Stocks

Asian shares perk up as calmer bonds ease jitters

Reuters HONG KONG/NEW YORK | Updated on March 02, 2021

A pedestrian wearing a face mask walks near an overpass with an electronic board showing stock information, following an outbreak of the coronavirus disease China earlier this year. (file pic)   -  REUTERS

MSCI index of Asia-Pacific shares outside Japan firmed 0.97 per cent, while the Nikkei was slightly down 0.12 per cent

Asia extended the global rally in stocks on Tuesday as a halt in a recent bond markets sell-off eased investor nerves and lifted riskier assets, although oil prices were on the defensive on fears of slowing Chinese energy consumption.

MSCI's broadest index of Asia-Pacific shares outside Japan firmed 0.97 per cent, while Japan's Nikkei was slightly down 0.12 per cent .

Australian shares continued their climb on Tuesday, with the S&P/ASX 200 index rising as much as 1.05 per cent, its highest since February 19, as a roll-out of another vaccine in the US and optimism over a coronavirus relief package boosted hopes of a quicker global economic recovery.

Chinese blue-chips gained 0.58 per cent in early trade while Hong Kong's Hang Seng advanced 0.9 per cent , helped by steady and robust demand from investors in mainland China for shares in the Asian financial hub.

China will begins its annual session of parliament on Friday in Beijing, which is expected to chart a course for economic recovery and unveil a five-year plan to fend off stagnation.

US stocks rallied overnight, with the S&P 500 posting its best day in nearly nine months, as bond markets calmed after a month-long sell-off.

For now, all eyes will be on Australia's central bank, which holds its monthly policy meeting on Tuesday. Analysts expect the Reserve Bank of Australia to hold key rates at a historic low but focus will shift to commentary about its quantitative easing programme.

"There's everything to like about the rally in EU and US equity markets," said Chris Weston, the head of research at Pepperstone Group Ltd in Australia.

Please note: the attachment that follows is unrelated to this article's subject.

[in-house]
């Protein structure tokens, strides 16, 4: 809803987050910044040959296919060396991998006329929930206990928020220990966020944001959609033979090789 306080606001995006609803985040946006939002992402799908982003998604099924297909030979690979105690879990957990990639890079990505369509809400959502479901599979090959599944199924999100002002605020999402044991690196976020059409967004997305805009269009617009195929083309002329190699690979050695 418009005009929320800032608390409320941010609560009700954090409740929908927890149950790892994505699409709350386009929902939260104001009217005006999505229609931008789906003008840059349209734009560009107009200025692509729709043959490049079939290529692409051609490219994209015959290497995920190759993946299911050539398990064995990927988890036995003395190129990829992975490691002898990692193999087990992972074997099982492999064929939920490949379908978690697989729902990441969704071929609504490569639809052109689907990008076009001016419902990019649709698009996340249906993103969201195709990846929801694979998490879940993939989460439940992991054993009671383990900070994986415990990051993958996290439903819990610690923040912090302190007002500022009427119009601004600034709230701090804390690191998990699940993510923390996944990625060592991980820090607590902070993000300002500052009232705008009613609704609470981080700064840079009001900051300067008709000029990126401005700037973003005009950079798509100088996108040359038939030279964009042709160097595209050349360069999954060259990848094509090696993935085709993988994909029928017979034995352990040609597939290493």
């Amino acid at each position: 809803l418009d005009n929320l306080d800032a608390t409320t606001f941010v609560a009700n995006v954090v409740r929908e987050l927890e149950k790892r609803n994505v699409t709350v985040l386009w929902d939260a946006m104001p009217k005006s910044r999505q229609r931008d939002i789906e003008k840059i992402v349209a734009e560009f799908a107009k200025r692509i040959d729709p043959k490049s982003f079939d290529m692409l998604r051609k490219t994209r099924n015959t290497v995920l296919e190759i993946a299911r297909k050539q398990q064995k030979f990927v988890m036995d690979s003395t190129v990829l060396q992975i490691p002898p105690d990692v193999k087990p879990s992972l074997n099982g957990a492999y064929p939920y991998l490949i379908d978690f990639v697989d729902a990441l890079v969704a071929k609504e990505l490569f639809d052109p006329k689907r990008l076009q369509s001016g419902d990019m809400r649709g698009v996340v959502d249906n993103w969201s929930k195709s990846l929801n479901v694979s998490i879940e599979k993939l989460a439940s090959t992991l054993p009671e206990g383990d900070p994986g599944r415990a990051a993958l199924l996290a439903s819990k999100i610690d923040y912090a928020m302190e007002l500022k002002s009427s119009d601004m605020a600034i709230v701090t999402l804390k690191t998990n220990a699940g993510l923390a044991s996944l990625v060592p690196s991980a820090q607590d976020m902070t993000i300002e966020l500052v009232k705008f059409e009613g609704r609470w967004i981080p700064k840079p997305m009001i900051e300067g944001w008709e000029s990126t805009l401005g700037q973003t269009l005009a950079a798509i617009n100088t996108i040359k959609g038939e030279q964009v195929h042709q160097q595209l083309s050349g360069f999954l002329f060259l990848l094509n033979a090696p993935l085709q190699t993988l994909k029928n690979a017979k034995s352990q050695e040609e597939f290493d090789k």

"Financials outperformed, with 95 per cent of stocks in the S&P 500 gaining on the day," he said, adding that "clearly investors are seeing the world in a new light".

US stocks were roiled last week when a sell-off in Treasuries pushed the 10-year Treasury yield to a one-year high of 1.614 per cent . The 10-year yield was edging lower in early trade at 1.4204 per cent .

However, demand for riskier assets did not slug the dollar, usually regarded as a safe-haven currency, as investors bet on fast growth and inflation in the US. The US dollar index gained 0.14 per cent in early trade against a basket of currencies to stand at 91.142, within sight of a three-week high hit overnight.

The Australian dollar was down 0.25 per cent at $0.77510 ahead of the RBA meeting.

A stronger greenback weighed on gold, and the precious metal was on the defensive at $1,711.4100 an ounce early Tuesday.

The exuberance in risk assets did not help energy markets. Oil prices fell more than 1 per cent overnight after data showed China's factory activity growth slipped to a nine-month low in February, owing in part to disruptions over the Lunar New Year holiday. There were also fears among energy investors that OPEC may increase global supply following a meeting this week.

Brent crude fell 1.27 per cent to $62.88 a barrel, while US West Texas Intermediate crude lost 1.3 per cent to $59.85.

Published on March 02, 2021

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